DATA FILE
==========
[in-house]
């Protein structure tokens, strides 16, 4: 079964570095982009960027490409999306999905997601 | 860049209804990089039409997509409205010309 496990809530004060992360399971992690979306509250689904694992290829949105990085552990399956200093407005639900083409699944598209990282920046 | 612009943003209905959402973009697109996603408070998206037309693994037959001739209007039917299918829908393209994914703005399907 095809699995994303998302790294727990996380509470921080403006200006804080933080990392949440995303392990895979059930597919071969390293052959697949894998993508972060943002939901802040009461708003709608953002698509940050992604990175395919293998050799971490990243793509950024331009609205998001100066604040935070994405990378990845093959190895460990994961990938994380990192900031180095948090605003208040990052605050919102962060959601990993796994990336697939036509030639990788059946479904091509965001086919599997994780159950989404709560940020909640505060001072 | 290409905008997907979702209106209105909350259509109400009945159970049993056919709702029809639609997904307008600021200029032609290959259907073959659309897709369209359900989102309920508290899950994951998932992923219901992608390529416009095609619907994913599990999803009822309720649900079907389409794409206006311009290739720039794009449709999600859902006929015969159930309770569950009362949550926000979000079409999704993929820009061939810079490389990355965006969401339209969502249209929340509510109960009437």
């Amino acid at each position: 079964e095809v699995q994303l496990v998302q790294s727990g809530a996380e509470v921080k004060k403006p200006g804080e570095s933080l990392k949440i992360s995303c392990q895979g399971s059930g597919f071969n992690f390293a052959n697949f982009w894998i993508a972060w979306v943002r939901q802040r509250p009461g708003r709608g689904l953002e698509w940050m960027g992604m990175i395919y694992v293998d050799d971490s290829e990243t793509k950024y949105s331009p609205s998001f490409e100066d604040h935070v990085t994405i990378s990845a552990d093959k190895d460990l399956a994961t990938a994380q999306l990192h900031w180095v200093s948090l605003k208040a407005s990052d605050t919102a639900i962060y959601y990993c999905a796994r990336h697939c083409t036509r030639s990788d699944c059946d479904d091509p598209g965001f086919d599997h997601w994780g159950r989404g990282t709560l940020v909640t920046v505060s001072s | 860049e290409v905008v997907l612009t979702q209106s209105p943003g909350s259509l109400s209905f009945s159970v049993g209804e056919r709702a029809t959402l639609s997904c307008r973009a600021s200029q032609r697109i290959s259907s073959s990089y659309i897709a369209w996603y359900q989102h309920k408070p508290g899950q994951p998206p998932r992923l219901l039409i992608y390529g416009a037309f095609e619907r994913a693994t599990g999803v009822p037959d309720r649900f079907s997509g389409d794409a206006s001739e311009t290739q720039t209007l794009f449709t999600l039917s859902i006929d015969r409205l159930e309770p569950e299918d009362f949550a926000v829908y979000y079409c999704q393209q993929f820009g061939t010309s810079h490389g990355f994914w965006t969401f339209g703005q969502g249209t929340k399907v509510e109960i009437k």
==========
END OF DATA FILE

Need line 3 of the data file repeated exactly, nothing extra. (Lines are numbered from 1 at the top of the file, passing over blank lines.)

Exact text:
């Amino acid at each position: 079964e095809v699995q994303l496990v998302q790294s727990g809530a996380e509470v921080k004060k403006p200006g804080e570095s933080l990392k949440i992360s995303c392990q895979g399971s059930g597919f071969n992690f390293a052959n697949f982009w894998i993508a972060w979306v943002r939901q802040r509250p009461g708003r709608g689904l953002e698509w940050m960027g992604m990175i395919y694992v293998d050799d971490s290829e990243t793509k950024y949105s331009p609205s998001f490409e100066d604040h935070v990085t994405i990378s990845a552990d093959k190895d460990l399956a994961t990938a994380q999306l990192h900031w180095v200093s948090l605003k208040a407005s990052d605050t919102a639900i962060y959601y990993c999905a796994r990336h697939c083409t036509r030639s990788d699944c059946d479904d091509p598209g965001f086919d599997h997601w994780g159950r989404g990282t709560l940020v909640t920046v505060s001072s | 860049e290409v905008v997907l612009t979702q209106s209105p943003g909350s259509l109400s209905f009945s159970v049993g209804e056919r709702a029809t959402l639609s997904c307008r973009a600021s200029q032609r697109i290959s259907s073959s990089y659309i897709a369209w996603y359900q989102h309920k408070p508290g899950q994951p998206p998932r992923l219901l039409i992608y390529g416009a037309f095609e619907r994913a693994t599990g999803v009822p037959d309720r649900f079907s997509g389409d794409a206006s001739e311009t290739q720039t209007l794009f449709t999600l039917s859902i006929d015969r409205l159930e309770p569950e299918d009362f949550a926000v829908y979000y079409c999704q393209q993929f820009g061939t010309s810079h490389g990355f994914w965006t969401f339209g703005q969502g249209t929340k399907v509510e109960i009437k």